The Blog Aid Cookbook Now Available

Much to the delight of everyone involved, the Blog Aid Cookbook is now available! So many thanks go out to Julie and her team of volunteers who helped transform an idea into beautiful reality. As it stands now, since the ordering site went live on Blurb just before midnight last night, nearly 400 copies have been sold. Thanks to the generosity the project partners (West Canadian Graphics and and their matching funds (up to $10,000), those sales means that over $20,000 CDN have been raised for Red Cross and Doctors without Borders.

The book can be ordered in either paper ($25) or hard back ($50) here (or you can get to it by clicking the Blog Aid image in the right rail). Whichever cover you choose, you’ll get a 7 x 7 book, with 110 pages of recipes and full-color photos.

And, if you’re not yet tempted by this lovely book (and my three recipes), consider all the other contributors. Chef Michael Smith, Dana McCauley, Emily Richards, Catharine from Weelicious, Cheryl from Backseat Gourmet, Julie of Dinner with Julie, Jeannette of Everybody Likes Sandwiches, Nishta from Blue Jean Gourmet, Lauren of Celiac Teen, Charmian from Christie’s Corner, Shaina from Food for my Family, Shauna and Danny from Gluten-Free Girl and the Chef, Lauren from Healthy Delicious, Alice from Savory Sweet Life, Tara from Seven Spoons, Jess of Sweet Amandine, Helen from Tartelette, Gail from The Pink Peppercorn, Pierre of Kitchen Scraps, Tim from Lottie and Doof, Tea from Tea & Cookies, Jamie from My Baking Addiction, Lori from Recipe Girl, Melissa from The Traveler’s Lunchbox, Brooke of Tongue-n-Cheeky and Aimee of Under the High Chair.

So, what are you waiting for? Buy this book!

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Marmalade and Blog Aid

Sealed jars

Marmalade is lovely stuff (just ask the English) and it is best when it’s homemade. Thanks to the January Can Jam, the internet is full-to-bursting with different riffs on this classic citrus spread. However, I’m sure there are still some of you out there who are a little bit intimidated by the idea of taking on a homemade marmalade project. But, if you live in the Philadelphia area, those of you with marmalade anxiety are in luck. I’m teaching a how-to class on Saturday, February 13th from 11 a.m. until 12:30 p.m. at Foster’s Homewares. Click here to sign up!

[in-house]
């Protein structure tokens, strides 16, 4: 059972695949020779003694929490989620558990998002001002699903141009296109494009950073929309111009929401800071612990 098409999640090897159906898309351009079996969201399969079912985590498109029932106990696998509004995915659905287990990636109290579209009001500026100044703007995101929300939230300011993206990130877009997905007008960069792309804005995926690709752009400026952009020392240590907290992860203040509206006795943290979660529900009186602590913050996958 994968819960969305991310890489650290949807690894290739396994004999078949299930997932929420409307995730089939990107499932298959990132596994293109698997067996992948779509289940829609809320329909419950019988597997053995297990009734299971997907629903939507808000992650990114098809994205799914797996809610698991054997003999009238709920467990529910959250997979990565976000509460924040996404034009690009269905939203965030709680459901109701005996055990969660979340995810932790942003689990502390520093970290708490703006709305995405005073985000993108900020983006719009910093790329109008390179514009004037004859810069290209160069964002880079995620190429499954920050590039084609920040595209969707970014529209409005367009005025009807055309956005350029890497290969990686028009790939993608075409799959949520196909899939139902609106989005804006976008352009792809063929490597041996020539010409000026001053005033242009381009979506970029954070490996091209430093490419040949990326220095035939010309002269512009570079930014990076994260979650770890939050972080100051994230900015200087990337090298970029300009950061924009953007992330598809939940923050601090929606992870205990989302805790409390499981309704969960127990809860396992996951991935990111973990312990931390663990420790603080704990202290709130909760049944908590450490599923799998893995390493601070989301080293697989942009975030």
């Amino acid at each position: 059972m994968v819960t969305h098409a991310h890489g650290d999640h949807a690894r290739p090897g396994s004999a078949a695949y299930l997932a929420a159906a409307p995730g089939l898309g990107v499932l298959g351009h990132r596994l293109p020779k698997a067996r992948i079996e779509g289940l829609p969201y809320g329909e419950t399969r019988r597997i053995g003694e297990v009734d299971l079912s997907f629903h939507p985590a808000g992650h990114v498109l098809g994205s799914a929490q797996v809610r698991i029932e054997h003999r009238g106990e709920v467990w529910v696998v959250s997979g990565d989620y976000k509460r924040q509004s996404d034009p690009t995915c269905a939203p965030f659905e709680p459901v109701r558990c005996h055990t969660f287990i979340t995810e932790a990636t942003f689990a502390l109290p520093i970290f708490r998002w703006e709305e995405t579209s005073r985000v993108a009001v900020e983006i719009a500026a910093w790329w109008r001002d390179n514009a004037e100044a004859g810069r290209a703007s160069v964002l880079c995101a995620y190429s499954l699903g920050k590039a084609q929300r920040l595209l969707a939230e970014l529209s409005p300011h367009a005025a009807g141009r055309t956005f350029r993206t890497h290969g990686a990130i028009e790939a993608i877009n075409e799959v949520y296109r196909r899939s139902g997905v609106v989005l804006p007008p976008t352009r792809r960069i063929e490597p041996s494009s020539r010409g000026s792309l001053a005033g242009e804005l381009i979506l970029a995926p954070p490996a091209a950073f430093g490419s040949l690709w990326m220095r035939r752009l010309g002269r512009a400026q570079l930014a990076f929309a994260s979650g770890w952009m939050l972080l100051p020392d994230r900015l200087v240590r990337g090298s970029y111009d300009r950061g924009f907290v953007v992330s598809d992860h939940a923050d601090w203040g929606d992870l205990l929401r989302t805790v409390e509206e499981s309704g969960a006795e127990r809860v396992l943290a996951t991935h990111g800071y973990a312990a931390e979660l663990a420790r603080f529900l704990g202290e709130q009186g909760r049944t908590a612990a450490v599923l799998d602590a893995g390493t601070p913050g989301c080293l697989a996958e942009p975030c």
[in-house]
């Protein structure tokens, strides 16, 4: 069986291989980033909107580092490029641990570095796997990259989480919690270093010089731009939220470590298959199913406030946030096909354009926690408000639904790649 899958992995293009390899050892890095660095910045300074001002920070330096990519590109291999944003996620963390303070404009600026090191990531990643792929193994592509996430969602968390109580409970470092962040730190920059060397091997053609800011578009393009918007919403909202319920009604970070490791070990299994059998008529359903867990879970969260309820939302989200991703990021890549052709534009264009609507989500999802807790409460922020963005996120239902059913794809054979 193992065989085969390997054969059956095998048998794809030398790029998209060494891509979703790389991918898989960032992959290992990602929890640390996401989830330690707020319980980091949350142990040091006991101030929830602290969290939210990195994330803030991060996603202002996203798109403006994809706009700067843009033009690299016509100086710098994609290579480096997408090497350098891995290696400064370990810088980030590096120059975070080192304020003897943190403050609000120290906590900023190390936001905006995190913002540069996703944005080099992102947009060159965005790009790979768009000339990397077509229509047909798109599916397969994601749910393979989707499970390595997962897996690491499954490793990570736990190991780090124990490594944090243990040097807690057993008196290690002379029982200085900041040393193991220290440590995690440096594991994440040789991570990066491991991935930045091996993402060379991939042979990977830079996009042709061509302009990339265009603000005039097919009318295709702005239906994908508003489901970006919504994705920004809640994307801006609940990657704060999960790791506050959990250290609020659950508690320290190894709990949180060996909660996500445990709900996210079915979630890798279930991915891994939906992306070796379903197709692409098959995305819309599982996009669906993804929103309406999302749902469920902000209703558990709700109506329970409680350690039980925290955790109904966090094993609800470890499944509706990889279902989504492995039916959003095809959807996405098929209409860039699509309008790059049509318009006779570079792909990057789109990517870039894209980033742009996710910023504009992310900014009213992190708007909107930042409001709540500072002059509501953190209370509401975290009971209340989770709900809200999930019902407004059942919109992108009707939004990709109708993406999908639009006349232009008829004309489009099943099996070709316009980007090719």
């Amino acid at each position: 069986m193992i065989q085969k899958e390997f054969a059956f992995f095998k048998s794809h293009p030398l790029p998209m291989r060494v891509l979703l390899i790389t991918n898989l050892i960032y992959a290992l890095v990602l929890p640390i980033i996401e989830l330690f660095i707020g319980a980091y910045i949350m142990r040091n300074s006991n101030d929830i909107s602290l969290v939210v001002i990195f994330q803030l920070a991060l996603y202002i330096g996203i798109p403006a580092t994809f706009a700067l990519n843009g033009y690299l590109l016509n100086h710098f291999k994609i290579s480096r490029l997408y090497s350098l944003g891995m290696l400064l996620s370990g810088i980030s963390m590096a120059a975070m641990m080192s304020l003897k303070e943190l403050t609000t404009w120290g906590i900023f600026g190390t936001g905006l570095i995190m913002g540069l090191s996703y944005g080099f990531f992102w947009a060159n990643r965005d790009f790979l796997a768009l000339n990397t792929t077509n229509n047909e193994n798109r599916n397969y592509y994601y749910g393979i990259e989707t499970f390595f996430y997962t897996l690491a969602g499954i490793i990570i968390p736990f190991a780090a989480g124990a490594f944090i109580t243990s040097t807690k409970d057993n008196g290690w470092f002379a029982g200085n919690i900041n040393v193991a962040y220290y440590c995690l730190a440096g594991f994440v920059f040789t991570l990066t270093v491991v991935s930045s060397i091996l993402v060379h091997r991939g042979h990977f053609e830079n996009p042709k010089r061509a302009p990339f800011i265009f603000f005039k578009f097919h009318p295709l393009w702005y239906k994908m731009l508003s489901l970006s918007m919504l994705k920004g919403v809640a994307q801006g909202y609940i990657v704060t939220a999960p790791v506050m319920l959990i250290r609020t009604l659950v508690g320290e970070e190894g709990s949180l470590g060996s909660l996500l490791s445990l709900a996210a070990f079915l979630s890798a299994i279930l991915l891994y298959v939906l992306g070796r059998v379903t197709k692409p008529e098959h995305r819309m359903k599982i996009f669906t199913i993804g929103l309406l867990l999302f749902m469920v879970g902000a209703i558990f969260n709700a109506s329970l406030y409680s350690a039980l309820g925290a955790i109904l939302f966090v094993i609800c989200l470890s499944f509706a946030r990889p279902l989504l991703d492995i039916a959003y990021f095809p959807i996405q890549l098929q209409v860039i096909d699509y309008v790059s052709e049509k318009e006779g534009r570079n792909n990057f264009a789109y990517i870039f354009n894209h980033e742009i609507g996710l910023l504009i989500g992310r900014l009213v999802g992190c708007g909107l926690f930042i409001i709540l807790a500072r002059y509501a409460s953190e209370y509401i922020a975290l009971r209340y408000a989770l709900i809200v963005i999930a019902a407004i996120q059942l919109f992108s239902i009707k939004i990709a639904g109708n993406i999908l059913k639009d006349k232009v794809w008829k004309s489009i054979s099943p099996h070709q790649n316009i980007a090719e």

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Last month’s earthquake in Haiti was a worldwide tragedy. I watched the unfolding devastation with tears on my cheeks and a feeling of helplessness, because beyond sending a bit of spare money and offering thoughts/prayers, what was there that could be done?

In recent days, I’ve been shown that there was actually quite a lot that could be done and I am grateful for the fact that while I was mired in despondency over the catastrophe, others were spurred to action. Food writer Julie Van Rosendaal is one such actor.

Instead of feeling sad and moving on, she decided to launch Blog Aid and create a cookbook that would raise funds for Haitian relief. She called on fellow food writers and bloggers for the recipes and photos and now, just two weeks after inception, the cookbook is nearly ready to go.

If you’re curious about how the proceeds from the book will benefit Haiti, here’s what Julie has to say about that:

The proceeds from book sales will go straight to Haitian relief via the Red Cross and Doctors without Borders, and get this: both West Canadian AND Blurb are matching the dollar amount of the proceeds raised, to TRIPLE those dollars going to Haiti. And of course until February 12th, the Canadian government will match that.

The book will be available for order sometime this week and it includes recipes from some of my favorite bloggers. I contributed three recipes to the effort, including one for Pear Ginger Jam (truly, one of the best jams I’ve made recently). It’s a recipe I’ve never posted here, so if you want to get a peek at it, you’ll have to get a copy of the book (I will post here as soon as it’s available for order).

I am so appreciative to have gotten to be part of this project, as it has reminded me that cooperation and love can thrive, even in the face of the most horrifying ruin.

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Dark Days: Roasted Potatoes, Local Greens and a Cast Iron Frittata

Dark Days dinner

Scott and I spent the weekend away, and by the time we rolled back into town tonight, I was hungry, tired and totally weary of eating food prepared by others (admittedly, part of my fatigue came from the fact that we didn’t plan particularly well and ate more fast food than I typically eat in a month).

On the drive home, I took mental stock of my fridge and pantry, and cooked the meal you see above three times over in my head before we had even crossed back into Philadelphia.

Roasted purple potatoes (they’ve been kicking around for nearly a month now, so they were a little wrinkled but cooked up just fine), a little salad (I was praying that these greens, which I bought a week ago, hadn’t turned to sludge in the crisper, and aside from a few wilt-y pieces, were just fine — a testament to their freshness upon purchase) and a frittata made from Meadow Run Hill Farms eggs, some of the ham from last week’s pizza, a hunk of hard goat cheese from Hail Family Farms and some buying club onions and chard.

We were sitting down to eat within an hour of getting home, without calling for take-out or resorting to a heat and serve option. And most of that wasn’t active time, I de-stickered and washed all those jars I bought over the weekend while the potatoes roasted and the top of the frittata set up in the oven. Proof positive that eating local can be quick and simple, even in these dark days.